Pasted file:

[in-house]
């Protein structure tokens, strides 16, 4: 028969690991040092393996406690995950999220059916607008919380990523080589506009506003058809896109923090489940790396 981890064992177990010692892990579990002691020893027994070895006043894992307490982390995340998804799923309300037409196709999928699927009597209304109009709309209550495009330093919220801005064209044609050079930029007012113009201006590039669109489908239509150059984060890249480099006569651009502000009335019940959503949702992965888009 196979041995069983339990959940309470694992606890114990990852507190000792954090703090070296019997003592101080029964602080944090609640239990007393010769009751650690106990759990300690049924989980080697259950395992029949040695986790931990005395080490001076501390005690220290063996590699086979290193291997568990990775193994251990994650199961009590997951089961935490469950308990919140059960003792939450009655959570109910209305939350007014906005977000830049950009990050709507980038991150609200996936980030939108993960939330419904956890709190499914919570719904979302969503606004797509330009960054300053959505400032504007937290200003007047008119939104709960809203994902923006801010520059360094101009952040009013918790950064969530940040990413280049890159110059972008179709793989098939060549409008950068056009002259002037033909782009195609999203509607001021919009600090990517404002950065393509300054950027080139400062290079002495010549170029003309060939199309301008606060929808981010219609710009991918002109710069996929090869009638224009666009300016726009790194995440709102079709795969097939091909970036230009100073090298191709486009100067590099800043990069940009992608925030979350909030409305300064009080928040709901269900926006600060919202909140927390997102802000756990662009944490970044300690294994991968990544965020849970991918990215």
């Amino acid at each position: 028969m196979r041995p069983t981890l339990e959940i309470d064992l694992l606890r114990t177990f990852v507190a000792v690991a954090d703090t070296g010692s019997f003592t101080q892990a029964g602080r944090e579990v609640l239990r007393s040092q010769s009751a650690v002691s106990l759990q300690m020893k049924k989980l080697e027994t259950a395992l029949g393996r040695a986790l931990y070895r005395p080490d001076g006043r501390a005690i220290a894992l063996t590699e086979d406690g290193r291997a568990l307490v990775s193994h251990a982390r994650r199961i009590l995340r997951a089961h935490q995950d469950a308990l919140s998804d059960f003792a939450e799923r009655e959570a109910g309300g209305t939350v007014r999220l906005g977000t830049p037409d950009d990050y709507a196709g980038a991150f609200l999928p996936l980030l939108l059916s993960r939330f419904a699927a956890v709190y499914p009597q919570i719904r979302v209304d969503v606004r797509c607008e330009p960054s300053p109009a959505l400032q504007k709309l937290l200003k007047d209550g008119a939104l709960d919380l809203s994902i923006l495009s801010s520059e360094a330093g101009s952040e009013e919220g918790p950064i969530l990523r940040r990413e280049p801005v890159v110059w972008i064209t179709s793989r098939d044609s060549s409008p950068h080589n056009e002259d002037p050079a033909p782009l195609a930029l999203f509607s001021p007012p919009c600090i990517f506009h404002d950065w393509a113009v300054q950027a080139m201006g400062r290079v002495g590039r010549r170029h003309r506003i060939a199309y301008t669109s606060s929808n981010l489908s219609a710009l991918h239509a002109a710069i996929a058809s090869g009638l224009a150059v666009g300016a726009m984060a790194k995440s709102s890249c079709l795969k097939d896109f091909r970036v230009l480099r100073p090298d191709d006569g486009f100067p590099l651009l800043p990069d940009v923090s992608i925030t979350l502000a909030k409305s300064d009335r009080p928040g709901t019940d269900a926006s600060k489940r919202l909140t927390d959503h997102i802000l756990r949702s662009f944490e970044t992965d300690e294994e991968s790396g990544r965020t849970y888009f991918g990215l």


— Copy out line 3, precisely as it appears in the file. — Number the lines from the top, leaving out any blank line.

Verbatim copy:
């Amino acid at each position: 028969m196979r041995p069983t981890l339990e959940i309470d064992l694992l606890r114990t177990f990852v507190a000792v690991a954090d703090t070296g010692s019997f003592t101080q892990a029964g602080r944090e579990v609640l239990r007393s040092q010769s009751a650690v002691s106990l759990q300690m020893k049924k989980l080697e027994t259950a395992l029949g393996r040695a986790l931990y070895r005395p080490d001076g006043r501390a005690i220290a894992l063996t590699e086979d406690g290193r291997a568990l307490v990775s193994h251990a982390r994650r199961i009590l995340r997951a089961h935490q995950d469950a308990l919140s998804d059960f003792a939450e799923r009655e959570a109910g309300g209305t939350v007014r999220l906005g977000t830049p037409d950009d990050y709507a196709g980038a991150f609200l999928p996936l980030l939108l059916s993960r939330f419904a699927a956890v709190y499914p009597q919570i719904r979302v209304d969503v606004r797509c607008e330009p960054s300053p109009a959505l400032q504007k709309l937290l200003k007047d209550g008119a939104l709960d919380l809203s994902i923006l495009s801010s520059e360094a330093g101009s952040e009013e919220g918790p950064i969530l990523r940040r990413e280049p801005v890159v110059w972008i064209t179709s793989r098939d044609s060549s409008p950068h080589n056009e002259d002037p050079a033909p782009l195609a930029l999203f509607s001021p007012p919009c600090i990517f506009h404002d950065w393509a113009v300054q950027a080139m201006g400062r290079v002495g590039r010549r170029h003309r506003i060939a199309y301008t669109s606060s929808n981010l489908s219609a710009l991918h239509a002109a710069i996929a058809s090869g009638l224009a150059v666009g300016a726009m984060a790194k995440s709102s890249c079709l795969k097939d896109f091909r970036v230009l480099r100073p090298d191709d006569g486009f100067p590099l651009l800043p990069d940009v923090s992608i925030t979350l502000a909030k409305s300064d009335r009080p928040g709901t019940d269900a926006s600060k489940r919202l909140t927390d959503h997102i802000l756990r949702s662009f944490e970044t992965d300690e294994e991968s790396g990544r965020t849970y888009f991918g990215l």